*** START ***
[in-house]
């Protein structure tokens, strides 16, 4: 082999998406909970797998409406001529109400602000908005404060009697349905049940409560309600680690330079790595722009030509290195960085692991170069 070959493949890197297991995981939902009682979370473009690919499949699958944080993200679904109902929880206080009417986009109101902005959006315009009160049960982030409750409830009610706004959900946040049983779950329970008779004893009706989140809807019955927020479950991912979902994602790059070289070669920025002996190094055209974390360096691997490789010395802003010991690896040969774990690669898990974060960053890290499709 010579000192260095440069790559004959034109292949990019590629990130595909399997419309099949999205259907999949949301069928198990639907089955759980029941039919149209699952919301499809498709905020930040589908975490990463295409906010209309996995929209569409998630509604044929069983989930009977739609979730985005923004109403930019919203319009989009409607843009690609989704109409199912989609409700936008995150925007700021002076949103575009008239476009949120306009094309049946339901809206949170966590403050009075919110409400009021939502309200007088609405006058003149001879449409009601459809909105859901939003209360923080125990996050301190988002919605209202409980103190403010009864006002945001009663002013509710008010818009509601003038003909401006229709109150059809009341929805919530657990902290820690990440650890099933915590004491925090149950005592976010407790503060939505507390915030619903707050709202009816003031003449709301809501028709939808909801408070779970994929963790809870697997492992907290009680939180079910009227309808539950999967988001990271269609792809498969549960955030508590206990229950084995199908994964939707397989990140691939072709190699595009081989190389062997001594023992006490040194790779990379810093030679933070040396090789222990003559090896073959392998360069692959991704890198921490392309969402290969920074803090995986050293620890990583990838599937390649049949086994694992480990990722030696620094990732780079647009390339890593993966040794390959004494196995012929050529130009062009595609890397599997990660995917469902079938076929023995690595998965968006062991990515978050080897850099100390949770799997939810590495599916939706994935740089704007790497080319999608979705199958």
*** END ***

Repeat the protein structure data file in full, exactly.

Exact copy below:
[in-house]
């Protein structure tokens, strides 16, 4: 082999998406909970797998409406001529109400602000908005404060009697349905049940409560309600680690330079790595722009030509290195960085692991170069 070959493949890197297991995981939902009682979370473009690919499949699958944080993200679904109902929880206080009417986009109101902005959006315009009160049960982030409750409830009610706004959900946040049983779950329970008779004893009706989140809807019955927020479950991912979902994602790059070289070669920025002996190094055209974390360096691997490789010395802003010991690896040969774990690669898990974060960053890290499709 010579000192260095440069790559004959034109292949990019590629990130595909399997419309099949999205259907999949949301069928198990639907089955759980029941039919149209699952919301499809498709905020930040589908975490990463295409906010209309996995929209569409998630509604044929069983989930009977739609979730985005923004109403930019919203319009989009409607843009690609989704109409199912989609409700936008995150925007700021002076949103575009008239476009949120306009094309049946339901809206949170966590403050009075919110409400009021939502309200007088609405006058003149001879449409009601459809909105859901939003209360923080125990996050301190988002919605209202409980103190403010009864006002945001009663002013509710008010818009509601003038003909401006229709109150059809009341929805919530657990902290820690990440650890099933915590004491925090149950005592976010407790503060939505507390915030619903707050709202009816003031003449709301809501028709939808909801408070779970994929963790809870697997492992907290009680939180079910009227309808539950999967988001990271269609792809498969549960955030508590206990229950084995199908994964939707397989990140691939072709190699595009081989190389062997001594023992006490040194790779990379810093030679933070040396090789222990003559090896073959392998360069692959991704890198921490392309969402290969920074803090995986050293620890990583990838599937390649049949086994694992480990990722030696620094990732780079647009390339890593993966040794390959004494196995012929050529130009062009595609890397599997990660995917469902079938076929023995690595998965968006062991990515978050080897850099100390949770799997939810590495599916939706994935740089704007790497080319999608979705199958």